Asian markets tracked another record on Wall Street yesterday as traders monitored talks on a key US stimulus package, though they remain on edge as Washington and Beijing plan a review of their much-vaunted trade deal.
Still, long-running uncertainty about the global economic outlook caused by the coronavirus pandemic and a weak dollar helped push gold to new records after breaking the $2,000 barrier for the first time, while Europe braces for a second wave of infections.
With key unemployment benefits and a ban on evictions already lapsed for millions of Americans, Republicans and Democrats remain far apart in talks on a fresh economic rescue package.
House Speaker Nancy Pelosi has warned the Democrats will not budge from their $3tn plan, which includes an extension of a $600-a-week supplementary benefit.
The Republicans’ $1tn proposal sees that handout slashed to $200.
There are worries that failure to reach a deal will deliver a hefty blow to the already stuttering economy.
However, while the two parties appear unable for now to come together on a deal crucial to prevent a financial meltdown, there is an expectation that with an election three months away, they will eventually meet somewhere in the middle.
“The political wrangling has been going on for over one week, but dealers are still a little optimistic that an agreement will be reached,” said David Madden at CMC Markets.
“It was reported that talks have been productive, so that has been keeping the bulls engaged.”
But the ever-present spectre of China-US tensions was again in play after the two sides said they would hold talks on August 15 to review their trade deal signed to much fanfare in January.
With the relationship between the two growing increasingly spiky — owing to issues including Hong Kong, the coronavirus and more recently TikTok — there are worries over the agreement, which brought an end to a protracted and painful trade war.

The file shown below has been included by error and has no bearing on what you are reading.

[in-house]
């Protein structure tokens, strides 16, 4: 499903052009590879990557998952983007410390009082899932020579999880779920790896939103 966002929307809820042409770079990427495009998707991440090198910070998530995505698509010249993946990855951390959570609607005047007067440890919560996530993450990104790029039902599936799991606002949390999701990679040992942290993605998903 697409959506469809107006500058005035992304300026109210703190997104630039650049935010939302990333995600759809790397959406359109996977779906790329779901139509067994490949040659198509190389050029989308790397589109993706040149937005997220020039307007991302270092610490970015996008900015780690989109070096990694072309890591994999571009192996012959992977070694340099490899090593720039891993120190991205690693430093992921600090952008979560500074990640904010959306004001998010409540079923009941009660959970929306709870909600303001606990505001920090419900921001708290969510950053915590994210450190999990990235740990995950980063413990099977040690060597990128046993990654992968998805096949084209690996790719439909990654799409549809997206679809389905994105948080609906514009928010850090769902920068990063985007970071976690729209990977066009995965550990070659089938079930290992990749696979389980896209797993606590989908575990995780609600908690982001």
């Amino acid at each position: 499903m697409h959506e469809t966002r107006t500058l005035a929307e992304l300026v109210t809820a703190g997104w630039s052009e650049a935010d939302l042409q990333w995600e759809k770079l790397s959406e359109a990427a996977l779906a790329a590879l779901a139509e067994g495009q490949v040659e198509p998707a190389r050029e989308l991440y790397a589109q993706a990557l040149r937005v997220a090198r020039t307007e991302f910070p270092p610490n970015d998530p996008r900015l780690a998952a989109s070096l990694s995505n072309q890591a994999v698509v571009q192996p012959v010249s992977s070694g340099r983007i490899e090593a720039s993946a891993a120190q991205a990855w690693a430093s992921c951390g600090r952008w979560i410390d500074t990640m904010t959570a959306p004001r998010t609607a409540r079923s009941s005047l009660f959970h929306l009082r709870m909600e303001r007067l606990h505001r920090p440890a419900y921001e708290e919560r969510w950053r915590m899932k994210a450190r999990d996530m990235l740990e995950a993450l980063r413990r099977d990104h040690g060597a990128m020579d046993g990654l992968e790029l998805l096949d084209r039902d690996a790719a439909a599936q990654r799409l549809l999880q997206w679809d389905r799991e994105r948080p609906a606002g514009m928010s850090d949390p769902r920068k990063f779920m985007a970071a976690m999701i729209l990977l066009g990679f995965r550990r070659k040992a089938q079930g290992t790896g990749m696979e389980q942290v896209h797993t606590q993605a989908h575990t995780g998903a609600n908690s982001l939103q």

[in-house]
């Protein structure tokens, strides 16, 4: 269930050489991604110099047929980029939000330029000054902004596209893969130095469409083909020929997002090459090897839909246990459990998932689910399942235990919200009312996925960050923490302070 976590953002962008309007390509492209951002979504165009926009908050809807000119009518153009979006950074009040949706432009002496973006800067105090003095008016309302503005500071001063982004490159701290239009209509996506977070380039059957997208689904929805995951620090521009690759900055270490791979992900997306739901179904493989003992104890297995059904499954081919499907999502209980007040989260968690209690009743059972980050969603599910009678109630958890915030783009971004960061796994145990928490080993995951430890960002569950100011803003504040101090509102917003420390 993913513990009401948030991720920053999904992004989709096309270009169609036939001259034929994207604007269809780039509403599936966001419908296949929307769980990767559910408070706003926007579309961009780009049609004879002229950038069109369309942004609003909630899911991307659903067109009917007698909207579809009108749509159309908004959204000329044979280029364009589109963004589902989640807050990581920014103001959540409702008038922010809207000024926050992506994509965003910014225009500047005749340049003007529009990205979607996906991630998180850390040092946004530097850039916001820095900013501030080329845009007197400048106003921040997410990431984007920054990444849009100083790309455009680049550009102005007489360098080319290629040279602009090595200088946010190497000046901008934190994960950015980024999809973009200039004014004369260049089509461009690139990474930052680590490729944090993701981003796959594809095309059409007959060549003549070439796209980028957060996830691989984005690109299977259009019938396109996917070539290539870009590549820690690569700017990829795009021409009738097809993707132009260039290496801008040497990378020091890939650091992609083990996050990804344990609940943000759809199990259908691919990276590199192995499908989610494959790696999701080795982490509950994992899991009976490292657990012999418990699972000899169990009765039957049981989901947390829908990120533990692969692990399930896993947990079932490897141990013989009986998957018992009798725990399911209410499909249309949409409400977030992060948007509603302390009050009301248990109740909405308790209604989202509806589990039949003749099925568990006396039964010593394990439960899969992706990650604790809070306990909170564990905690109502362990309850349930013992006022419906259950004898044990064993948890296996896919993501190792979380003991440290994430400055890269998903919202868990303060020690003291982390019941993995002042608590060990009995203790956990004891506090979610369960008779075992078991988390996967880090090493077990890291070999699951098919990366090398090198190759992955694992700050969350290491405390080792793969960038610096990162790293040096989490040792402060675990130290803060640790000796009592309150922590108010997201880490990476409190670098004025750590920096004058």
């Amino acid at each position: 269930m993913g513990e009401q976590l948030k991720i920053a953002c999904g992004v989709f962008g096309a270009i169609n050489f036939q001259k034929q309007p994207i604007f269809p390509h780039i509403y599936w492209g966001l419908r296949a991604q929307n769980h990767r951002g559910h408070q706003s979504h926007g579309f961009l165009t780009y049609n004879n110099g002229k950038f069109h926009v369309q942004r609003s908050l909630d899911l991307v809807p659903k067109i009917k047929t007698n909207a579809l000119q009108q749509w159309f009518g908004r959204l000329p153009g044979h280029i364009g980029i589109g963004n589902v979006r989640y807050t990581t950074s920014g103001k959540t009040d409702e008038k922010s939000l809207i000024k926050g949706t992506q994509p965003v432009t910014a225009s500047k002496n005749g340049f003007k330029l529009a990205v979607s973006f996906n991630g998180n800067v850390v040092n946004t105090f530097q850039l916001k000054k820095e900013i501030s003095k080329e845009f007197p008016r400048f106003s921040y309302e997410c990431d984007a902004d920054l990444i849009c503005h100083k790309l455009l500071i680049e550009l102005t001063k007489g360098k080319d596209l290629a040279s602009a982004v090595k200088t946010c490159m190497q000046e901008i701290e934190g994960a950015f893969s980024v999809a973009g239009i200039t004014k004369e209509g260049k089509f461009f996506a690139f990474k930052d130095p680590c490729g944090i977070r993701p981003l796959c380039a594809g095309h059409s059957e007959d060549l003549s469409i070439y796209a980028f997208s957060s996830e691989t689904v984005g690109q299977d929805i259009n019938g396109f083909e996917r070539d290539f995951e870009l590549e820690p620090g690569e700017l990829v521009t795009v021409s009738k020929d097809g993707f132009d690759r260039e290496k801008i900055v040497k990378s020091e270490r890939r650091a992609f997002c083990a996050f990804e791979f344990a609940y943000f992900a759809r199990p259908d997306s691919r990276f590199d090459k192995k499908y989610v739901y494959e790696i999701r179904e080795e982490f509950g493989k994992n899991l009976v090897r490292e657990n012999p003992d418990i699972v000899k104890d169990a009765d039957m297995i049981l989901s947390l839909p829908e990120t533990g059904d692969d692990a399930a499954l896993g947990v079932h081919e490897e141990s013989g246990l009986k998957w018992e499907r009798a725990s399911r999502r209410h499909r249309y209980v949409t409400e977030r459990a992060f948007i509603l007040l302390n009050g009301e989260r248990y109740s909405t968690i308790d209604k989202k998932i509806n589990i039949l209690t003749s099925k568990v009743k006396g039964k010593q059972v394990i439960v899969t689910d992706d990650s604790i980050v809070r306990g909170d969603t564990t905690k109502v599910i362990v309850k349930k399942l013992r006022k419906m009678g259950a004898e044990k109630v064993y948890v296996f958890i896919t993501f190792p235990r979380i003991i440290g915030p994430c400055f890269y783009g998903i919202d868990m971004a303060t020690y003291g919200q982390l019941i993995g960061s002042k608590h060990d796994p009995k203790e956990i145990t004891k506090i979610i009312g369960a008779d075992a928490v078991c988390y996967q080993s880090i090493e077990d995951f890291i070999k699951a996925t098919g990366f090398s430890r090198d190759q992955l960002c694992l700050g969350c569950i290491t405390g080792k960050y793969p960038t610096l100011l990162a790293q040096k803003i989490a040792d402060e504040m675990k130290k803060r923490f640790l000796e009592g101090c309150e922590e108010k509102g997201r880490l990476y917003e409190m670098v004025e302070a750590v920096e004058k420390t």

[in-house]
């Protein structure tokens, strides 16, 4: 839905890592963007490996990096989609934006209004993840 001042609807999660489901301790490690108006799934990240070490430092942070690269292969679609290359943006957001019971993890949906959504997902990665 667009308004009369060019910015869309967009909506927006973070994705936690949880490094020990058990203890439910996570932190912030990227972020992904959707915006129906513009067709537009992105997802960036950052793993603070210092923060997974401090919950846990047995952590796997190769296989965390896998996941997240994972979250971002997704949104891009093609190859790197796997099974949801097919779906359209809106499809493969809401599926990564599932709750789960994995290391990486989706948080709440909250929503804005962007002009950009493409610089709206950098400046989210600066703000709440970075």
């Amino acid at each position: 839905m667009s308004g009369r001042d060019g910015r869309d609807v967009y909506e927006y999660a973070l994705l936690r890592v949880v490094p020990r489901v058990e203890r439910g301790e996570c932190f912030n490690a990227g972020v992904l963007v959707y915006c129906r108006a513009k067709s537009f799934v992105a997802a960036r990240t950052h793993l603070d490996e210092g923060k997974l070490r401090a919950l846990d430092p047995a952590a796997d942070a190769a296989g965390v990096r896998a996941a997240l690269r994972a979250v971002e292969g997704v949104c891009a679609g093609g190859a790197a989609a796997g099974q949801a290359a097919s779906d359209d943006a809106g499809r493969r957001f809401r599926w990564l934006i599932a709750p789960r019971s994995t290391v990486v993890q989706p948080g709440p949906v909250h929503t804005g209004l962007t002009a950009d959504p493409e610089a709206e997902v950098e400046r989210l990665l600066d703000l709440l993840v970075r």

Observers point out that China has only imported a fraction of the energy products it said it would under the deal, owing to the impact of the pandemic on world trade.
“Rising trade tensions between the US and China could open up an unwelcome can of worms,” said Stephen Innes at AxiCorp.
“The market’s primary thesis on what ultimately matters for growth assets is whether a US-China geopolitical escalation morphs into an economic dustup.”
However, he pointed out “this could be little more than the US administration browbeating as quashing the trade deal before the election”.
“Ultimately, rolling back the trade deal would dent stock market sentiment...(which) one would think President Trump would vehemently oppose in a run-up to the 2020 elections.”
Hong Kong rose 0.6% and Shanghai ended up 0.2% while Seoul, Singapore and Manila each piled on more than one %.Mumbai, Taipei and Jakarta were also in positive territory.
Tokyo, Sydney, Bangkok and Wellington were slightly lower.
The ever-weaker dollar caused by Federal Reserve monetary easing and new flare-ups in virus infections around the world sent gold surging past $2,000 on Tuesday.
And the yellow metal continued its march in Asian trade, touching a new record of $2,039.93, with analysts tipping it to continue higher still as investors bet on the long-term view that inflation will surge once the economic and virus crisis has passed.
In Tokyo, the Nikkei 225 closed down 0.3% to 22,514.85 points; Hong Kong — Hang Seng ended up 0.6% to 25,102.45 points and Shanghai — Composite closed up 0.2% to 3,377.56 points yesterday.
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